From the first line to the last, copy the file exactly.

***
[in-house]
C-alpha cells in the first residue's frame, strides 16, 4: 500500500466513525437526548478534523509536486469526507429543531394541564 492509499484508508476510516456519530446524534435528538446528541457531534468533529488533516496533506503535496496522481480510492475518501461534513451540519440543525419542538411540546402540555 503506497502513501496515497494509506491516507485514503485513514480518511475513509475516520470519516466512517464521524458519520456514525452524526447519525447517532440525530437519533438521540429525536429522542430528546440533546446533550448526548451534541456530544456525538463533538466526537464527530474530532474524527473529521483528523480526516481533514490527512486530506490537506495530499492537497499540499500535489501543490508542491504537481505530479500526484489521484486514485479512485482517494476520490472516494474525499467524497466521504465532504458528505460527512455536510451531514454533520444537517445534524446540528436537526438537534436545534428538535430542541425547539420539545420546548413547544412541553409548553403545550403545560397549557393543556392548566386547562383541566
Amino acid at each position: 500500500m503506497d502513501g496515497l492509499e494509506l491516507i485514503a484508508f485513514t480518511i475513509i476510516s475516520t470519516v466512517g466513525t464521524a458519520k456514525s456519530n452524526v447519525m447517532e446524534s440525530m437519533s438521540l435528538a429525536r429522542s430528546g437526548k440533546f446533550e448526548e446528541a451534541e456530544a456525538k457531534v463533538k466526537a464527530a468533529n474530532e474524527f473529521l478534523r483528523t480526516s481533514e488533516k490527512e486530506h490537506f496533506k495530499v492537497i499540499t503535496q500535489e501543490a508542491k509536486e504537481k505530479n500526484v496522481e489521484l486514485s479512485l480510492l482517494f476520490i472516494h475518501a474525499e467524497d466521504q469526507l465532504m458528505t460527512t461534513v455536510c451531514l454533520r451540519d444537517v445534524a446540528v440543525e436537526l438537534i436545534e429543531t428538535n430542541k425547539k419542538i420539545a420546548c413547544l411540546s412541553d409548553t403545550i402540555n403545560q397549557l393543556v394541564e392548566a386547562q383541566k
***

[in-house]
C-alpha cells in the first residue's frame, strides 16, 4: 500500500466513525437526548478534523509536486469526507429543531394541564 492509499484508508476510516456519530446524534435528538446528541457531534468533529488533516496533506503535496496522481480510492475518501461534513451540519440543525419542538411540546402540555 503506497502513501496515497494509506491516507485514503485513514480518511475513509475516520470519516466512517464521524458519520456514525452524526447519525447517532440525530437519533438521540429525536429522542430528546440533546446533550448526548451534541456530544456525538463533538466526537464527530474530532474524527473529521483528523480526516481533514490527512486530506490537506495530499492537497499540499500535489501543490508542491504537481505530479500526484489521484486514485479512485482517494476520490472516494474525499467524497466521504465532504458528505460527512455536510451531514454533520444537517445534524446540528436537526438537534436545534428538535430542541425547539420539545420546548413547544412541553409548553403545550403545560397549557393543556392548566386547562383541566
Amino acid at each position: 500500500m503506497d502513501g496515497l492509499e494509506l491516507i485514503a484508508f485513514t480518511i475513509i476510516s475516520t470519516v466512517g466513525t464521524a458519520k456514525s456519530n452524526v447519525m447517532e446524534s440525530m437519533s438521540l435528538a429525536r429522542s430528546g437526548k440533546f446533550e448526548e446528541a451534541e456530544a456525538k457531534v463533538k466526537a464527530a468533529n474530532e474524527f473529521l478534523r483528523t480526516s481533514e488533516k490527512e486530506h490537506f496533506k495530499v492537497i499540499t503535496q500535489e501543490a508542491k509536486e504537481k505530479n500526484v496522481e489521484l486514485s479512485l480510492l482517494f476520490i472516494h475518501a474525499e467524497d466521504q469526507l465532504m458528505t460527512t461534513v455536510c451531514l454533520r451540519d444537517v445534524a446540528v440543525e436537526l438537534i436545534e429543531t428538535n430542541k425547539k419542538i420539545a420546548c413547544l411540546s412541553d409548553t403545550i402540555n403545560q397549557l393543556v394541564e392548566a386547562q383541566k